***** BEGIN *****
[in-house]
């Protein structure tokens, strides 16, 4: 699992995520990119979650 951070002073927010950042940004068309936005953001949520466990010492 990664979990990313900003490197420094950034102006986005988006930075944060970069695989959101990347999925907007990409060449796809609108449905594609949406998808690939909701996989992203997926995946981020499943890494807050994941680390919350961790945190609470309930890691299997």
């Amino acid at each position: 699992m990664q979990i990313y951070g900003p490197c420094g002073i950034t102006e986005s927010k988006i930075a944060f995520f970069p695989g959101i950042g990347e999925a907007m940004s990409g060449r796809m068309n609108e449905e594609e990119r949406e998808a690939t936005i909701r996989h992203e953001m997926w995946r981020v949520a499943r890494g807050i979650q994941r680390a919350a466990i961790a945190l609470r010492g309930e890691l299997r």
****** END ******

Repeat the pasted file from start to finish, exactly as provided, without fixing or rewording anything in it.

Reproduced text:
[in-house]
């Protein structure tokens, strides 16, 4: 699992995520990119979650 951070002073927010950042940004068309936005953001949520466990010492 990664979990990313900003490197420094950034102006986005988006930075944060970069695989959101990347999925907007990409060449796809609108449905594609949406998808690939909701996989992203997926995946981020499943890494807050994941680390919350961790945190609470309930890691299997």
């Amino acid at each position: 699992m990664q979990i990313y951070g900003p490197c420094g002073i950034t102006e986005s927010k988006i930075a944060f995520f970069p695989g959101i950042g990347e999925a907007m940004s990409g060449r796809m068309n609108e449905e594609e990119r949406e998808a690939t936005i909701r996989h992203e953001m997926w995946r981020v949520a499943r890494g807050i979650q994941r680390a919350a466990i961790a945190l609470r010492g309930e890691l299997r």